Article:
Elsewhere in the country, hoteliers are filing for federal Paycheck Protection Program (PPP) loans to minimal success rates. Multiple outlets report that just 9 percent of PPP funds went to hotels despite hospitality being one of the hardest-hit industries in the entire country. Those who have been fortunate to receive funds from the assistance program were having a hard time using it against the word of the law, which before the PPP Flexibility Act was signed into law, said 75 percent of the money received must be used to cover payroll and the rest put toward things such as debt services in order for the loan to be forgiven. On average, however, payroll accounts for far less of a hotel’s operating budget compared to the goods and services it offers, according to a report by Yahoo Finance. In early June, the PPP Flexibility Act changed many terms of the loan program, which is helping hoteliers around the country. AAHOA applauds the efforts of AAHOA Members and leadership for their tireless efforts to encourage the implementation of the critical legislation that will significantly improve the way hoteliers are able to seek PPP loan forgiveness, restrictions related to non-payroll expenses, access to payroll tax deferment, and more.
Highlighted in February’s City Spotlight column, Visit Sacramento recently launched a new podcast on its website featuring conversations with local hospitality professionals and experts. Future episodes are slated to include hoteliers in California’s capital city who are preparing to reopen after being temporarily closed.
California was also the first state in the country to commit to the Project Roomkey initiative in which the homeless are offered free hotel rooms and meals to help slow the spread of the pandemic. Thousands of hotel rooms across the state are being used for the Project Roomkey relief effort. FEMA has agreed to cover 75 percent of the cost-share to make it work.
Visit Detroit has created a public Facebook group for tourism and hospitality professionals to gain access to unemployment resources, new job postings, and municipal initiatives that have been developed in response to COVID-19.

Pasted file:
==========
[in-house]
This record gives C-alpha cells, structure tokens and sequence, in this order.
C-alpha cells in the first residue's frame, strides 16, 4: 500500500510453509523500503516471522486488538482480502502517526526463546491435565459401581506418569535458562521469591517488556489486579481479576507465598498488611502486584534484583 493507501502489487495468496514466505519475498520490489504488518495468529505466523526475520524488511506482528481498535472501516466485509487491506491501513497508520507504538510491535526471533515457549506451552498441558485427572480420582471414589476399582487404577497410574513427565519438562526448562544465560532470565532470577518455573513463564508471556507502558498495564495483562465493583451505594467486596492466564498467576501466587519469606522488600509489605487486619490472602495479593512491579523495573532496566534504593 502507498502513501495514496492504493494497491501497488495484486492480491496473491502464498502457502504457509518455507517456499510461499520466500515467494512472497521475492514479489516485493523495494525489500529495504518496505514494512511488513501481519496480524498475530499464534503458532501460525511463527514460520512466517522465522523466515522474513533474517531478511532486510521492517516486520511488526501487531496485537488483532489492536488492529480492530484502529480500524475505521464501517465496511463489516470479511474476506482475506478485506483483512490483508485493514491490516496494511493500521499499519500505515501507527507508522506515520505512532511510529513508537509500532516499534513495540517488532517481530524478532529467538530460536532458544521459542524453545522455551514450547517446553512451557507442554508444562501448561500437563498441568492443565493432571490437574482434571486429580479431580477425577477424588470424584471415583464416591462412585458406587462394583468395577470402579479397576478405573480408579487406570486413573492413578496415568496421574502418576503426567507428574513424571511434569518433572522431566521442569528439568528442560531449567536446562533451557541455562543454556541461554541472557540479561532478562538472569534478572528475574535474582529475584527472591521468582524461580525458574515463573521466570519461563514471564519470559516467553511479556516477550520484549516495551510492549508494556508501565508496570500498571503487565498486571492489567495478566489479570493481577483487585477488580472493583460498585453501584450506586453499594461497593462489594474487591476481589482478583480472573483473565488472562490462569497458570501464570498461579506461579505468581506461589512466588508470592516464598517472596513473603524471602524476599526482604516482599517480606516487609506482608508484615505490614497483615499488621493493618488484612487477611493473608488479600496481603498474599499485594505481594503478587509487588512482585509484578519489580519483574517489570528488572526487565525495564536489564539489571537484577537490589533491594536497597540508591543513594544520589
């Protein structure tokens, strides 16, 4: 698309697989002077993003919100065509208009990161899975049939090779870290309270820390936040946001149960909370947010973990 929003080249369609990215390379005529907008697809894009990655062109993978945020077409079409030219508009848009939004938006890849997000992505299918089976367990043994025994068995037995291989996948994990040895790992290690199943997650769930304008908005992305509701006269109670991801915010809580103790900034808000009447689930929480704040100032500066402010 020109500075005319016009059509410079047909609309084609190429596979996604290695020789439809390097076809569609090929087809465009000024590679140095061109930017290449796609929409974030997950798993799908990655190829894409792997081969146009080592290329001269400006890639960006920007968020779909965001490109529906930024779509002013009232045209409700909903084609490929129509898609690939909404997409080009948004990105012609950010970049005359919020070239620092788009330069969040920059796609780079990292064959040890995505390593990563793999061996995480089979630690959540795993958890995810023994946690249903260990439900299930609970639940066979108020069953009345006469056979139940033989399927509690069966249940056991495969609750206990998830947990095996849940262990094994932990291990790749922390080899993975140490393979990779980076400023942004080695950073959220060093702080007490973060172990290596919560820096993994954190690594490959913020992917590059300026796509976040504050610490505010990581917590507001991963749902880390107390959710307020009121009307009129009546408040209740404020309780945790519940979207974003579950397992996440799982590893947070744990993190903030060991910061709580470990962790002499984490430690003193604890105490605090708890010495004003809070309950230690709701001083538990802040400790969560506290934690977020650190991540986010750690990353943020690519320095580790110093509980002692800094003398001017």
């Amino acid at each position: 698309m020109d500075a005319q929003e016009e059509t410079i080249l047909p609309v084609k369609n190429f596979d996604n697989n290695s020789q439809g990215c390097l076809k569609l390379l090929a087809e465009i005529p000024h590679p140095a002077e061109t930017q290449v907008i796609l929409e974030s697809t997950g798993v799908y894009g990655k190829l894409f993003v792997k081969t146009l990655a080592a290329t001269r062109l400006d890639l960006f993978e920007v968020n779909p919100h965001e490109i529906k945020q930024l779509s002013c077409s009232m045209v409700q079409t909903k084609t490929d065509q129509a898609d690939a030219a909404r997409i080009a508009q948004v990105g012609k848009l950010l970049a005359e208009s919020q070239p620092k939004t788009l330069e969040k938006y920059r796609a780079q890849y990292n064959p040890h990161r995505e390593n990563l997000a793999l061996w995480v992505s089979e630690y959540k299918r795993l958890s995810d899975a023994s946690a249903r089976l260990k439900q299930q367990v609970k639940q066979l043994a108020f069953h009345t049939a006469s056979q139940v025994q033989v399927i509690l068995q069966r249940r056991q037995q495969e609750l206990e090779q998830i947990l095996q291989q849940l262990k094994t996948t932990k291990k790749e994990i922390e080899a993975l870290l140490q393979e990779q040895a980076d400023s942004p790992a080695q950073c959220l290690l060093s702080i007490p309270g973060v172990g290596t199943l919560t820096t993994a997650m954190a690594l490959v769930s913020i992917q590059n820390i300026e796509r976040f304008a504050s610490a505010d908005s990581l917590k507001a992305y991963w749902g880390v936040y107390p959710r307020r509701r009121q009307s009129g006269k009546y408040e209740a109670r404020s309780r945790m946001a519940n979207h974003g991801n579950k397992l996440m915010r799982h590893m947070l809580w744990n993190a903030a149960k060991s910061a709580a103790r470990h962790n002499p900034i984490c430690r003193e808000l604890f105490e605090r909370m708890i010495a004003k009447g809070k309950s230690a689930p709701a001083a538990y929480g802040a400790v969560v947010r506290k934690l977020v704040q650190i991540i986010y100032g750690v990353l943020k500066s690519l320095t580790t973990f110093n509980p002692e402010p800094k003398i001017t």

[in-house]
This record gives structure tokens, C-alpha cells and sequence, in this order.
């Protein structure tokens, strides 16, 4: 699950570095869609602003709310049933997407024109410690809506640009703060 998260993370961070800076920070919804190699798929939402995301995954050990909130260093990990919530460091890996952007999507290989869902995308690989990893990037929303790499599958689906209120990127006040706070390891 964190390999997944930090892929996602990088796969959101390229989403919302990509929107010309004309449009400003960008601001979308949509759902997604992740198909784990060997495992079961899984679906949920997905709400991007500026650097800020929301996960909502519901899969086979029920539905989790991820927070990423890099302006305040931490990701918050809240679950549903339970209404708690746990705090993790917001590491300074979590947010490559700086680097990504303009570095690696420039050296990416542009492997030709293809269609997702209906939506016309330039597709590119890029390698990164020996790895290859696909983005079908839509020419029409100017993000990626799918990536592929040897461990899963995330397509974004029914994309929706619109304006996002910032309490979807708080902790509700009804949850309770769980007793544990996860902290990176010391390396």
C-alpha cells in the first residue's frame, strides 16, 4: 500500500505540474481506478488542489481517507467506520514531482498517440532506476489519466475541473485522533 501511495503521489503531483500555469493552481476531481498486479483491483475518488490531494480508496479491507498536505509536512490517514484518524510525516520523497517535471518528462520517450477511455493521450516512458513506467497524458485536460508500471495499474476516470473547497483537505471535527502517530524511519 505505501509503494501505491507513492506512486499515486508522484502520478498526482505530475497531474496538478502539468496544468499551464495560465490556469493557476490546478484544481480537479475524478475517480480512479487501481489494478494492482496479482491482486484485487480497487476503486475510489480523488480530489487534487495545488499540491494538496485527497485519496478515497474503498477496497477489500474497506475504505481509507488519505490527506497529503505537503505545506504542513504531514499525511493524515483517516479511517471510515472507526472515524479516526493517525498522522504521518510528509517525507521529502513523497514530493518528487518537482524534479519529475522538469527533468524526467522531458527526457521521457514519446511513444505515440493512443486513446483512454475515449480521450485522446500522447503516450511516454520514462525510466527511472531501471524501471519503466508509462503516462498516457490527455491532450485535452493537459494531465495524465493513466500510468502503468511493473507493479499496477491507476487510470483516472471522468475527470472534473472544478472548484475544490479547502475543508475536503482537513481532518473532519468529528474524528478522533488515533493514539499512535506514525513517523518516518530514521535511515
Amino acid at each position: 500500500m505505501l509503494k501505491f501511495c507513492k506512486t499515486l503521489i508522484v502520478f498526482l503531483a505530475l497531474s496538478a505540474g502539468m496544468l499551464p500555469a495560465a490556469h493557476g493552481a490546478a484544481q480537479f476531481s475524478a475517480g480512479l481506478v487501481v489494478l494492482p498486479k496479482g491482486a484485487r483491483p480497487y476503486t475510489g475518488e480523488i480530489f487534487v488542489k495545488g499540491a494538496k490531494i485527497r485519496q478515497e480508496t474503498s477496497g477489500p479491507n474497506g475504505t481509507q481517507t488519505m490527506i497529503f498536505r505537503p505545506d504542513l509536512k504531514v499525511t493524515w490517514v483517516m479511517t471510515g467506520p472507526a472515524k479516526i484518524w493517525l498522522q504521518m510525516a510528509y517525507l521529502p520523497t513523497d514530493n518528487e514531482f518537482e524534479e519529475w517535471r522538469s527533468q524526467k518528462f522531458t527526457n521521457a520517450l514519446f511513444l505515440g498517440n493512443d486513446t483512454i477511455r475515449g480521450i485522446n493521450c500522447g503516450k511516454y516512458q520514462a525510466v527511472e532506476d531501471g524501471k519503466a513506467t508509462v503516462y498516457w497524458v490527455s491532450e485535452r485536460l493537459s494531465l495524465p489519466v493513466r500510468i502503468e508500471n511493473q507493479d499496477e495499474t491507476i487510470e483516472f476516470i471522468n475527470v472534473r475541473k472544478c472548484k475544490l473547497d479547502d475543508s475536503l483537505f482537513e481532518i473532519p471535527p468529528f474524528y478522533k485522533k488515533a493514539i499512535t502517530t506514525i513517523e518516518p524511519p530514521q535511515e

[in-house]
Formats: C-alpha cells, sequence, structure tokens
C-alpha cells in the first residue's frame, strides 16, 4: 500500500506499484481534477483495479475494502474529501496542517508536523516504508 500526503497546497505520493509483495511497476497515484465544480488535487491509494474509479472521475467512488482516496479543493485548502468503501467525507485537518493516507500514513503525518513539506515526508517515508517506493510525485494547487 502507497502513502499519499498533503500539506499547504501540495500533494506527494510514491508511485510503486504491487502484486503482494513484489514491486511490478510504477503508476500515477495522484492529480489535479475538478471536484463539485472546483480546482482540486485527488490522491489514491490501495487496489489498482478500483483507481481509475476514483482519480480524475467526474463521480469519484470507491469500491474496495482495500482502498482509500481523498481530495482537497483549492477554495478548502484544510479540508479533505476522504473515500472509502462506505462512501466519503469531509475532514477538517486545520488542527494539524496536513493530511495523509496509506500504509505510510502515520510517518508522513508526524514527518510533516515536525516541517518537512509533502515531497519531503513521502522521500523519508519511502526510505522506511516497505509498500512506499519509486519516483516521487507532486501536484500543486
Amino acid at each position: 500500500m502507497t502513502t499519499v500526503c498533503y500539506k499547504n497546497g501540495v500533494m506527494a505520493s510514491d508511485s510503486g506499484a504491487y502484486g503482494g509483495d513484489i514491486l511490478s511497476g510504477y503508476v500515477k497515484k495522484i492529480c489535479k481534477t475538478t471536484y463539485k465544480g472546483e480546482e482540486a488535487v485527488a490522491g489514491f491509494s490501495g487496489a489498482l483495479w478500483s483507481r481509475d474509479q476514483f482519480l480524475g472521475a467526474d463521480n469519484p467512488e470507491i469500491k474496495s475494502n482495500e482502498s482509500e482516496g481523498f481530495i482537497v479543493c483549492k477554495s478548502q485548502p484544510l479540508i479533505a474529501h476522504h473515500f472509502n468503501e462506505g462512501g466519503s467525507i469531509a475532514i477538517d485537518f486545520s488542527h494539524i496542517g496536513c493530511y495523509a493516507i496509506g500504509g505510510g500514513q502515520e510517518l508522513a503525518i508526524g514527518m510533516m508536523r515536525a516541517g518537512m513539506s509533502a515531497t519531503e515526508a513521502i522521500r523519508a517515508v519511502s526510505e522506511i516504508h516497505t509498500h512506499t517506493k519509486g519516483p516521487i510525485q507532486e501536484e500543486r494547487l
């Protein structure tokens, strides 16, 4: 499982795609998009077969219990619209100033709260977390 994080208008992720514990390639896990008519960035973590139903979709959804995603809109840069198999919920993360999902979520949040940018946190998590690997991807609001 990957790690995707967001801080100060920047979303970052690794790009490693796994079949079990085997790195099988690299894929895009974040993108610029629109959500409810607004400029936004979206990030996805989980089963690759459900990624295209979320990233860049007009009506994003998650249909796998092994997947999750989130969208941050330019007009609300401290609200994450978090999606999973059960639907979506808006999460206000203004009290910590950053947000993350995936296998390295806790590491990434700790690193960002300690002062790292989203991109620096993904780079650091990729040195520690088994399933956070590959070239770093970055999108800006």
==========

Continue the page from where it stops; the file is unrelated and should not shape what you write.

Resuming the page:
Des Moines, IA
Catch Des Moines, whose swift and strategic marketing campaigns were covered in the May issue of Today’s Hotelier, recently unveiled its next resource to help hoteliers: “Buy Now, Visit Later” hotel bonds. As of mid-May, current residents of and future visitors to Iowa’s capital city can make a $100 investment in a local hotel bond that will mature to $150 within 60 days. The credit can be used toward a future stay at one of the nearly 30 hotels participating in the program.
In the desert, Visit Phoenix organized a task force aligning resort and hotel team managers with member properties to help them execute administrative tasks such as rebooking meetings, sharing operational updates, and more. The goal is for hotels and resorts to use the Task Force “as an extension of their team.” Visit Phoenix is also selling “Together We Rise” T-shirts on its website and donating the proceeds to Another Round Another Rally, a nonprofit organization established to help hospitality employees endure financial hardship.
Located in the mountains of western North Carolina, Asheville has emerged as one of the hottest travel destinations in the Southeast in the past few years. The city also had the strictest lockdown restrictions in the entire state during the early stages of the COVID-19 pandemic. For example, only every other hotel room could be used. Fortunately, the pandemic struck during a lull in travel to the city, Explore Asheville President & CEO Stephanie Pace Brown said. In response, Explore Asheville approached the Buncombe County about creating a Business Response Plan and was given an opportunity to be part of the discussions on behalf of the tourism and hospitality industry in the area. The benefits included fair representation in the relief efforts and the ability to quickly disseminate information to impacted businesses via comprehensive webinars and toolkits.